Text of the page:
All Bets Are OFF Metz!
A Review of “A Field Guide To Hecklers”
Recently on a snowy Saturday night, I curled up with a blanket, heated up some Earl Grey, and read the play “A Field Guide To Hecklers” which provocatively debates the positive side of heckling in stand-up comedy. This one act on-line play follows characters Nina Metz and Chris Borrelli of the Chicago Tribune as they mutually masturbate each other for three pages. Wrought with satire, the play explores an ironic world where two crooked entertainment reporters sabotage the scene they cover by perpetuating the most destructive bane of live performance.
In what can only be an avant-garde approach to a debate in the traditional sense, this ‘No-Holds-Barred’/‘Pull-No-Punches’ debate is between two like minded people who agree on everything and receive no challenge whatsoever on any of their opinions. The search for truth is not the intention of this piece, but its moronic nature is an obvious jab at the past year’s political debates, and a zing towards the lack of integrity in the modern day journalist. This device is outside the box, and thus… Brilliant!
The character Nina Metz, is an out of touch, long time unsupportive villain of the Chicago stand-up scene. A pretentious theater reviewer with no real comedy knowledge or experience, is asked by the Chicago Tribune to take on the peasant task of reviewing comedy in the Windy City because of her association with critiquing other areas of the Arts. She treats her reports on comedy shows with disdain, making it very clear that anything outside of the Goodman Theater is completely beneath her. Her years of unintelligible narrow minded reviews of comedy shows in Chicago is her passive way of telling her boss that she has no viable human connection to humor, and should be removed from covering such blue collar entertainment. The only person that’s ever heard of Nina Metz, is Nina Metz. She is her biggest fan. Her choice for her rival debater reveals that she only values the opinion of other people that have the same exact job as her, thus fueling the character’s sense of self importance. She has an ego so big, that theater ushers kid they never sit her next to any exits because her big head violates several fire codes.
Chris Borrelli plays the foil to Nina’s high jinx. Any humor found in this tragedy, (and this play is a tragedy in every sense of the word) comes from the comical idea of challenging to a debate someone who is your constant, spineless “Yes Man”. Though it becomes obvious throughout his dialogue that he is not in fact a real person. Just a figment of Nina Metz’s imagination that she uses to bounce her own ideas off of; her own Tyler Durden if you will. I will say that any theatrical homage to the works of Chuck Palahniuk is daring and thus… Genius!
Note: Since Nina and Chris are the same person, I will at times address them as such.
The play opens with the with the following passage:
"Let’s talk about heckling. Who isn’t talking about heckling? ("Shut up! I’m talking about heckling, you idiot. If we wanted you to talk about heckling, we’d give you a crayon and a sheet of graph paper!")”
Despite several passes at this opening, I have yet to understand what this could possibly mean in any world, time era or dimension. Perhaps Nina is talking to the voice inside her head. I can only assume the purpose of this Hail Mary attempt at a joke, is to effectively establish early on just how little these two characters know about comedy. Nina Metz Goes on:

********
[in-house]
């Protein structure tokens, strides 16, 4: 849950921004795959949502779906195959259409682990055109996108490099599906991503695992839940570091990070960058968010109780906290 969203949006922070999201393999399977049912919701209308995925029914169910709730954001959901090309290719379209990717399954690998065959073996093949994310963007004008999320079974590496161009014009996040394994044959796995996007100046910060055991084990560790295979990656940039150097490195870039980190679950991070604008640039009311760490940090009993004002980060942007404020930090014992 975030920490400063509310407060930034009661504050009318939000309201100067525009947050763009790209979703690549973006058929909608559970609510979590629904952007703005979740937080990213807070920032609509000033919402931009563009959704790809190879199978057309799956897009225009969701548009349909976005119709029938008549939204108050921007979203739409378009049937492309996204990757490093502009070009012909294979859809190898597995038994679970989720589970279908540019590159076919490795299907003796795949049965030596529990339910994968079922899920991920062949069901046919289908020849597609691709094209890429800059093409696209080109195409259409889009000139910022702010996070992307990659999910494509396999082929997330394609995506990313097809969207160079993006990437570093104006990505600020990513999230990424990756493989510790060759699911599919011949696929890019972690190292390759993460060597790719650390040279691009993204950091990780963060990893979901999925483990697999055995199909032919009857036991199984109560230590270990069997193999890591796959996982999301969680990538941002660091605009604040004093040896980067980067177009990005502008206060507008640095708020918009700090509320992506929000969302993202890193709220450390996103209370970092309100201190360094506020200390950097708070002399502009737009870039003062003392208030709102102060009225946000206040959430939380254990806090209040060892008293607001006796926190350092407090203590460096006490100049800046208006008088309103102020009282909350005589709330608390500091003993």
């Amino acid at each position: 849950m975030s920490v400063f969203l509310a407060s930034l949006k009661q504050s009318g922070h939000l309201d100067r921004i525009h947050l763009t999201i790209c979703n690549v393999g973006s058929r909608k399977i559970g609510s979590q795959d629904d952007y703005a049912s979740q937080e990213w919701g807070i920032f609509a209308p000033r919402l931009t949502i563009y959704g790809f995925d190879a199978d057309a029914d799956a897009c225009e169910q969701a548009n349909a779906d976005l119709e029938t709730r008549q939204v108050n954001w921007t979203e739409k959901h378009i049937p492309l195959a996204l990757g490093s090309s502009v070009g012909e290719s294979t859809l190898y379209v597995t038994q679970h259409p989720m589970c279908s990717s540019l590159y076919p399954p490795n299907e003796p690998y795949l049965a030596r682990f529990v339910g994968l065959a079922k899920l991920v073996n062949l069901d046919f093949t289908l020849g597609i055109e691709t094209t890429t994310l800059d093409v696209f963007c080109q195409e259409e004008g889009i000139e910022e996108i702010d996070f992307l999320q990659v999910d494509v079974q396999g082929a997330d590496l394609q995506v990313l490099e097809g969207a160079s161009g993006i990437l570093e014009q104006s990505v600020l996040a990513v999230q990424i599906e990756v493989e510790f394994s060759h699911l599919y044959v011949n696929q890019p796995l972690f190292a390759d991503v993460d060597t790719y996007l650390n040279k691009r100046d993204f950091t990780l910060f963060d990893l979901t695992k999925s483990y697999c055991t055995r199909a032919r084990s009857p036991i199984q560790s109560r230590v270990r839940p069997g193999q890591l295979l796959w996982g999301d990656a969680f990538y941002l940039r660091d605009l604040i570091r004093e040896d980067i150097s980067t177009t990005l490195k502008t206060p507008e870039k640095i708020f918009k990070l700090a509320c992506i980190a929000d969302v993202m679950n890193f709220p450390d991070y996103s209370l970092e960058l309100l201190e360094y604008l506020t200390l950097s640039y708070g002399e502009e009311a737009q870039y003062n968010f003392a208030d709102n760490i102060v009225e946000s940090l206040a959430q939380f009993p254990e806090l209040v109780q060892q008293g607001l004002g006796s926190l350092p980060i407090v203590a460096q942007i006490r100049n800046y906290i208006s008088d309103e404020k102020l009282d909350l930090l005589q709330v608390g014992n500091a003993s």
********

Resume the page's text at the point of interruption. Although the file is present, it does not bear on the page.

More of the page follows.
"Even when a comedian is working on new material, there’s a lingering sense that what we’re hearing has been pre-thought and prepped in some way."
Note: Nina also sometimes gets the feeling that actors are just acting and that the orphans in ANNIE weren’t coming up with all those songs on the spot.
The drive of the Nina’s support for heckling is the spontaneity of it. Proclaiming:
“I had a conversation with Zach Galifianakis last year and asked if he ever saw heckling as something desirable from a .”
I’m not quite sure what she was going for right here. Perhaps halfway through this sentence Nina ran out of crayons.
The only objective of her caveman speech seems to be name dropping that she met Zach Galifianakis in an attempt to validate the empty notion that she has any business waxing about comedy. Nina’s alter-ego Chris educates us on why heckling makes comedy shows better:
“We can trace contemporary live heckling back to “The Muppets,” to Statler and Waldorf, the old guys in the box seats who heckled Fozzie? They were always funnier than Fozzie…”
To which Nina responds:
“Statler and Waldorf are my spirit guides. I kid! If only most hecklers were as funny as those two, right? But your point is a good one…”
This is when the amateur penning of this play began to rear it’s ugly little turd. The underdeveloped, poorly written Nina Metz character seems scattered and unfocused. This is where her character began to lose any sense of continuity. Nina’s whole defense of heckling is the spontaneity of it, but to back up her point she uses Statler and Waldorf? The two most scripted hecklers of all time? Don’t you think while Nina was watching these puppets she would have gotten a lingering sense that what she was hearing has been pre-thought and prepped in some way? Those puppets weren’t just coming up with those lines off the top of the hand inside their head.
“If only most hecklers were as funny as those two, right?”
So let me get this straight - she likes hecklers because it’s a break from the scripted material, but she wishes it was as funny as scripted material?
Note: My head just exploded.
This is also where the Chris character began to lose me. There was no longer any believable realness to this character. I had trouble buying that someone, even a figment of Nina’s imagination, could really be that stupid. Of course Statler and Waldorf were funnier that Fozzie Bear. Fozzie Bear’s WHOLE SCHTICK was that he was an unfunny comedian.